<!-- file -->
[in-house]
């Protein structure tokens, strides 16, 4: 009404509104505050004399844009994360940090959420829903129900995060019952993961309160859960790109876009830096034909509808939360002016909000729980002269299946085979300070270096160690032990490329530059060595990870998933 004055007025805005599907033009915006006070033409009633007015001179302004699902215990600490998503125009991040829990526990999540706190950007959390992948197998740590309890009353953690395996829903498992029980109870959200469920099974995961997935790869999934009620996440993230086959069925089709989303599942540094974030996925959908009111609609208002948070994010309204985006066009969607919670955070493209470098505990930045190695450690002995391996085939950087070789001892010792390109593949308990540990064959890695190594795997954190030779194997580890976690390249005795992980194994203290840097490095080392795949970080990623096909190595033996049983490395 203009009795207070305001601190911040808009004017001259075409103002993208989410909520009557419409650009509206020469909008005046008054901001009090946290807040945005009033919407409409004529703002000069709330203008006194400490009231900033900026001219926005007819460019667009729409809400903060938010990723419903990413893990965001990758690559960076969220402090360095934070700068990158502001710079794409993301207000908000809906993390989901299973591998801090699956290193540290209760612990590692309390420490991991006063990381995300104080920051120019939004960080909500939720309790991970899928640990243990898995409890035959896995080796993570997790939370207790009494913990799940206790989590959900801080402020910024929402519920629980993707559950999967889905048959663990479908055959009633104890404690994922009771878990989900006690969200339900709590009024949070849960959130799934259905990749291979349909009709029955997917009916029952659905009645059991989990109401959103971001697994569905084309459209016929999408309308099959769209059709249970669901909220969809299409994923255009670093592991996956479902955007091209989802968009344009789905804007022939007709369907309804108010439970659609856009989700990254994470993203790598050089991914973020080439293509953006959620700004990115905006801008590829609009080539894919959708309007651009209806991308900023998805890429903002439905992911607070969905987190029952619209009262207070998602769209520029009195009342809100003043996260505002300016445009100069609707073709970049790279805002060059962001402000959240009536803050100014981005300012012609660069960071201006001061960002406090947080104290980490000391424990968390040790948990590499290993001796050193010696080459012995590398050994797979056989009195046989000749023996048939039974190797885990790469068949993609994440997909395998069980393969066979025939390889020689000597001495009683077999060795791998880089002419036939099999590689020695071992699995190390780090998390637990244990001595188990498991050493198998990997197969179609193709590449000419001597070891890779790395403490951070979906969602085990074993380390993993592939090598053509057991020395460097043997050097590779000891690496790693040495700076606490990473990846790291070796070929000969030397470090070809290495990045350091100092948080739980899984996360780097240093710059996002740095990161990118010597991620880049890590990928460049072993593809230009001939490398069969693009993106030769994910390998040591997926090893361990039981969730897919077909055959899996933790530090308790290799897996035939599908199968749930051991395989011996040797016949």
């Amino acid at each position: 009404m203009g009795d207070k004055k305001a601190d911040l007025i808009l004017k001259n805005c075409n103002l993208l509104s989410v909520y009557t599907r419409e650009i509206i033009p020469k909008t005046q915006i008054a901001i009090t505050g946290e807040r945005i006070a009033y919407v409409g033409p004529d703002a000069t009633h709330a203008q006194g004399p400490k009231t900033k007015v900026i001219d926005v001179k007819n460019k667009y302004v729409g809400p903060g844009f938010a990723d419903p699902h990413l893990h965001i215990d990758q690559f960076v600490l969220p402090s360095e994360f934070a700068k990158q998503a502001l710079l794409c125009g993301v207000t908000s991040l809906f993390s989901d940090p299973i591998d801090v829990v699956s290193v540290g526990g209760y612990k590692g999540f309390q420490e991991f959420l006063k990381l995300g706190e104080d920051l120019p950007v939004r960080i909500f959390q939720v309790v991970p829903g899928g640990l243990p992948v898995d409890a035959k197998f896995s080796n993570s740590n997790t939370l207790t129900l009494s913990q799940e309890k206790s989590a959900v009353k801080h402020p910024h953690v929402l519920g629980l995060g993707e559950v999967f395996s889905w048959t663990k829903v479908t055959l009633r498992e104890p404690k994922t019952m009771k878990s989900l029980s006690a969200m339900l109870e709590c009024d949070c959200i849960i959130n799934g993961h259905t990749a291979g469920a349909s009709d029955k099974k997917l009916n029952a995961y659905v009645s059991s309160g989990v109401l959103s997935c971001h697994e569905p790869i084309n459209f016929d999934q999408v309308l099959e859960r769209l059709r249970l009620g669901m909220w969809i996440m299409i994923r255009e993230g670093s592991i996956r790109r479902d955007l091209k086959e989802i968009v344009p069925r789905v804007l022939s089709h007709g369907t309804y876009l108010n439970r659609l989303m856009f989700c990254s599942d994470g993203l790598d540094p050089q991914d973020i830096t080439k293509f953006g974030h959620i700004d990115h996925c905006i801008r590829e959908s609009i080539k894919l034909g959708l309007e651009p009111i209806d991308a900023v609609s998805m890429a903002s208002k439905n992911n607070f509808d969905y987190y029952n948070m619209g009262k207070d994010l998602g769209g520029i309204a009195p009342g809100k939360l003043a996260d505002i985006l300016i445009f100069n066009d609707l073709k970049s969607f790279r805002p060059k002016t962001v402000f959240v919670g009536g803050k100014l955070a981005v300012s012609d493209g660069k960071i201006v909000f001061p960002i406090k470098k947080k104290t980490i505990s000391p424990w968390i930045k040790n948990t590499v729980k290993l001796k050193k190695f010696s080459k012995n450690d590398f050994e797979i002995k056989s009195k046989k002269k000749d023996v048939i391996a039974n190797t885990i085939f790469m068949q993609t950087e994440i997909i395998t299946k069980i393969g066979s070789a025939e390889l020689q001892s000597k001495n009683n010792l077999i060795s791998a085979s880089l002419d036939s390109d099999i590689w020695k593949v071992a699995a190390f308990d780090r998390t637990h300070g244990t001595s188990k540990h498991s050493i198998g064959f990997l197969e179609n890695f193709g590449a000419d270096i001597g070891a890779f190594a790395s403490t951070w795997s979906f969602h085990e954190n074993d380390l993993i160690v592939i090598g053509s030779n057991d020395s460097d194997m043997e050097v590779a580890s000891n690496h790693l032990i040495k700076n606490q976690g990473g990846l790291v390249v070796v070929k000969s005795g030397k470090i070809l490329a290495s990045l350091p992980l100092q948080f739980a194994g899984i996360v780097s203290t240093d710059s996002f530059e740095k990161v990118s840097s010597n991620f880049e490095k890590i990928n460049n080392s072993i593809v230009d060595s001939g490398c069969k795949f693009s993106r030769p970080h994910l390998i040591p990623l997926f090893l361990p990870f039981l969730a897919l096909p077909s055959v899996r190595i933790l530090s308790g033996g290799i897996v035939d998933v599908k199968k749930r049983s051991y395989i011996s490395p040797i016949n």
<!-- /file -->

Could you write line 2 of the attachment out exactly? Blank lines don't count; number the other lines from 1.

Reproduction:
């Protein structure tokens, strides 16, 4: 009404509104505050004399844009994360940090959420829903129900995060019952993961309160859960790109876009830096034909509808939360002016909000729980002269299946085979300070270096160690032990490329530059060595990870998933 004055007025805005599907033009915006006070033409009633007015001179302004699902215990600490998503125009991040829990526990999540706190950007959390992948197998740590309890009353953690395996829903498992029980109870959200469920099974995961997935790869999934009620996440993230086959069925089709989303599942540094974030996925959908009111609609208002948070994010309204985006066009969607919670955070493209470098505990930045190695450690002995391996085939950087070789001892010792390109593949308990540990064959890695190594795997954190030779194997580890976690390249005795992980194994203290840097490095080392795949970080990623096909190595033996049983490395 203009009795207070305001601190911040808009004017001259075409103002993208989410909520009557419409650009509206020469909008005046008054901001009090946290807040945005009033919407409409004529703002000069709330203008006194400490009231900033900026001219926005007819460019667009729409809400903060938010990723419903990413893990965001990758690559960076969220402090360095934070700068990158502001710079794409993301207000908000809906993390989901299973591998801090699956290193540290209760612990590692309390420490991991006063990381995300104080920051120019939004960080909500939720309790991970899928640990243990898995409890035959896995080796993570997790939370207790009494913990799940206790989590959900801080402020910024929402519920629980993707559950999967889905048959663990479908055959009633104890404690994922009771878990989900006690969200339900709590009024949070849960959130799934259905990749291979349909009709029955997917009916029952659905009645059991989990109401959103971001697994569905084309459209016929999408309308099959769209059709249970669901909220969809299409994923255009670093592991996956479902955007091209989802968009344009789905804007022939007709369907309804108010439970659609856009989700990254994470993203790598050089991914973020080439293509953006959620700004990115905006801008590829609009080539894919959708309007651009209806991308900023998805890429903002439905992911607070969905987190029952619209009262207070998602769209520029009195009342809100003043996260505002300016445009100069609707073709970049790279805002060059962001402000959240009536803050100014981005300012012609660069960071201006001061960002406090947080104290980490000391424990968390040790948990590499290993001796050193010696080459012995590398050994797979056989009195046989000749023996048939039974190797885990790469068949993609994440997909395998069980393969066979025939390889020689000597001495009683077999060795791998880089002419036939099999590689020695071992699995190390780090998390637990244990001595188990498991050493198998990997197969179609193709590449000419001597070891890779790395403490951070979906969602085990074993380390993993592939090598053509057991020395460097043997050097590779000891690496790693040495700076606490990473990846790291070796070929000969030397470090070809290495990045350091100092948080739980899984996360780097240093710059996002740095990161990118010597991620880049890590990928460049072993593809230009001939490398069969693009993106030769994910390998040591997926090893361990039981969730897919077909055959899996933790530090308790290799897996035939599908199968749930051991395989011996040797016949």